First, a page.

Written by Aurus Sy
Veterinary reviewed by:
Published: 06/02/2021, edited: 10/05/2022
Dogs are the most popular pets in the world, but many people are afraid of them too. The fear of dogs is also known as cynophobia, which comes from the Greek words cyno, meaning dog, and phobia, meaning fear. With more than 62 million dogs living in the United States, it can be difficult for people with cynophobia to go about their daily lives since the chances of running into a canine are pretty high.
The majority of cynophobic folks develop their fear due to a negative experience with a dog in their past. But if you are scared of dogs, you don't have to live in fear. We've gathered together several tips to help you overcome your fear of dogs and get back to enjoying your life. Let's take a look!
Analyze what it is about dogs that you’re afraid of. Do all dogs in all situations frighten you? Or is it just big dogs or specific breeds? Perhaps it’s only when they’re doing certain activities such as barking. Is your fear triggered by a negative past experience? Identifying exactly what it is you’re scared of can help you narrow things down and have a more focused approach for getting over your fear.
Go to the dog park with a trusted friend and observe the dogs interacting with one another from a distance. Or, spend some time in the same room as a friend’s or family member’s dog while they’re on a leash. You don’t have to interact with the dog at all; don’t force yourself to do anything you’re not comfortable with. When you’re ready, you can try petting the dog—it might take a few more meetings before you get there, and that’s OK. The key is to take small steps that set you up for success.
Dogs use non-verbal body language more often than barks and other sounds to communicate. Knowing how to decipher the signs that a dog is showing can help you feel more at ease when interacting with them. For example, if a dog licks their lips and there’s no food around, then they’re nervous or anxious. A dog who looks away and avoids eye contact is feeling uncomfortable. If they’re hunched toward the ground, then they’re scared. In these cases, you’ll want to back off and give the dog space.
To avoid human-canine misunderstandings, it’s important to be aware of the signals you’re sending too. If a dog you don’t know is coming up to you, stand tall in a relaxed manner with your head up; keep your eye on the dog but don’t stare directly at them, as canines use eye contact to establish dominance. Don’t panic and run off—doing so could startle the dog and prompt them to chase you. Instead, remove yourself from the situation by walking away calmly and slowly.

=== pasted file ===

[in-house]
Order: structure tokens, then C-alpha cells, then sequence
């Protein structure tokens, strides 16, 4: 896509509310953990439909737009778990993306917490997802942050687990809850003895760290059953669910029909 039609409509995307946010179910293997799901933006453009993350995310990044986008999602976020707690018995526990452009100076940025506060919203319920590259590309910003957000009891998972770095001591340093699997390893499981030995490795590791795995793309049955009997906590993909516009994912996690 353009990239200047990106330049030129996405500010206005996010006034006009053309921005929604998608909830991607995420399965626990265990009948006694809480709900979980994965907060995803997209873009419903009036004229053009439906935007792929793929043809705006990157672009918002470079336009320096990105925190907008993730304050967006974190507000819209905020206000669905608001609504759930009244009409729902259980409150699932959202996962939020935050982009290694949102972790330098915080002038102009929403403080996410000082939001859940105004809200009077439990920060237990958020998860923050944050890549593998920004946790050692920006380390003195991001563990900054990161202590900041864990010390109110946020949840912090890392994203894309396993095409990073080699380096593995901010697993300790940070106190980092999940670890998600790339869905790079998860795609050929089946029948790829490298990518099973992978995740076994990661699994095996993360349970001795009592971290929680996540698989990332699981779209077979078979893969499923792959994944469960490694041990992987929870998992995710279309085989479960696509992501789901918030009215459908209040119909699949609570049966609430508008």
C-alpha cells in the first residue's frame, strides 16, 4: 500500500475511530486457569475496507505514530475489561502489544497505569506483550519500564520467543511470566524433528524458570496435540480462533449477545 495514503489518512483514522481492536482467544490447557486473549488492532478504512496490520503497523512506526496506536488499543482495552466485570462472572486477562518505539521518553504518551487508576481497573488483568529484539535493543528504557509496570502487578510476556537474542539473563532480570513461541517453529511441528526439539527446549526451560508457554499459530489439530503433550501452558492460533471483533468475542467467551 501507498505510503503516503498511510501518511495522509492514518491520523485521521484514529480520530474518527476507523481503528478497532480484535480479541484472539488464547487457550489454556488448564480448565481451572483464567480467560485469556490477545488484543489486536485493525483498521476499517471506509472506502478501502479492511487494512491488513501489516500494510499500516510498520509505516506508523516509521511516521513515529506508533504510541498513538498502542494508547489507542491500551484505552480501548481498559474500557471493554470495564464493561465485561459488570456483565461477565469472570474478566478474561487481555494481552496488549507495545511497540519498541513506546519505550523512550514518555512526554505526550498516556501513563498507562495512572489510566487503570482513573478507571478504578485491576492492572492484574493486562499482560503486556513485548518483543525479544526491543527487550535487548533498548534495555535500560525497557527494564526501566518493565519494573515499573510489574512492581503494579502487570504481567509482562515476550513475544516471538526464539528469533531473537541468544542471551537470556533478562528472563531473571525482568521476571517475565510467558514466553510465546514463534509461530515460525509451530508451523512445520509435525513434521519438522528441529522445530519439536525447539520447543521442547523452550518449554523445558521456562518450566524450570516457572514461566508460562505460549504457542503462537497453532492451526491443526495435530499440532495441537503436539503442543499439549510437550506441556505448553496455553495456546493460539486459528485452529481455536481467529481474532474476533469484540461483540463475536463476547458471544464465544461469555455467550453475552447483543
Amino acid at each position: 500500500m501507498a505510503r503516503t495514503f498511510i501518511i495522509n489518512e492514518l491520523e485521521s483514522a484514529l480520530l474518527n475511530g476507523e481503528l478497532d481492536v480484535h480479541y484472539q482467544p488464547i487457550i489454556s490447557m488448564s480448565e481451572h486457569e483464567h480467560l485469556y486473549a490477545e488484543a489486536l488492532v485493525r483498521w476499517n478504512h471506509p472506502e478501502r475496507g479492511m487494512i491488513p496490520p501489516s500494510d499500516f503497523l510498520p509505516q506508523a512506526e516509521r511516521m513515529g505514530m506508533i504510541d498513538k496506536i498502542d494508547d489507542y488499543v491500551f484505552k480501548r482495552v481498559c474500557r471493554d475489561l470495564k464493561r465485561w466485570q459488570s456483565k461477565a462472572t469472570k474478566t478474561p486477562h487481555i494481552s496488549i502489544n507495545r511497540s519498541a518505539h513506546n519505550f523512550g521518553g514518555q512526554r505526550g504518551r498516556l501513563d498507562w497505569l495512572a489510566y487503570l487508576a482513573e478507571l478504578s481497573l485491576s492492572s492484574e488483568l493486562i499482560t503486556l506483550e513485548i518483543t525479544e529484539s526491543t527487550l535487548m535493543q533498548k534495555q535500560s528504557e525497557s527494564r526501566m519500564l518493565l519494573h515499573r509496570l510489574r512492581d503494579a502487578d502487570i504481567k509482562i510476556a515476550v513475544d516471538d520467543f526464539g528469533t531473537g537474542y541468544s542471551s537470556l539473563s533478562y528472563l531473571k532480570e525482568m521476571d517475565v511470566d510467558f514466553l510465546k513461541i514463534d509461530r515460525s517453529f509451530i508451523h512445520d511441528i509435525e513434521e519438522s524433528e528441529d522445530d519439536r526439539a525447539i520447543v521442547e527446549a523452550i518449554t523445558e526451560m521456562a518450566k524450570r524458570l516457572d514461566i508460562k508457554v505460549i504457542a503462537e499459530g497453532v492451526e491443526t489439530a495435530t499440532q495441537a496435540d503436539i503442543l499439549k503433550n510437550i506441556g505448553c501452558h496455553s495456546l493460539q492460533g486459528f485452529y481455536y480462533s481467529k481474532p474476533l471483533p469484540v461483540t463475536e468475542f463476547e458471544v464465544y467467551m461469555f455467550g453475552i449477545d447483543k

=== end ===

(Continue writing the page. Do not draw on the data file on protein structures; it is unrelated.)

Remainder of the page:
Reading about how to overcome your fear of dogs is necessary, but the only way you’ll be able to do it is to actually implement what you’ve learned. Spend time with dogs regularly to desensitize yourself to them. Continue practicing even after you’ve reached the point where you feel comfortable interacting with them, as there’s still a chance that your fear could return. Small, consistent steps go a long way.
Different relaxation techniques can reduce symptoms caused by your fear of dogs, including an upset stomach and rapid heart rate. They can also boost your confidence to handle problems and help you think more clearly to make better decisions. Types of relaxation techniques include deep breathing, meditation, yoga, visualization, and tai chi. Keep in mind that relaxation techniques are skills, and as with any skill, you’ll get better the more you practice. Be patient with yourself and if one technique doesn’t work for you, you can always try another one.
Severe cases would benefit from the help of a trained professional. Phobias can be debilitating, and there’s no shame in reaching out to your doctor or therapist if you can’t tackle your fear on your own. Cognitive behavioral therapy is often used in the treatment of fears and has been shown to be very effective at treating specific phobias. And the sooner you start, the more effective it will be.
Overcoming your fear of dogs will be an uncomfortable process, but once you experience the love of a dog, you’ll be glad you did!
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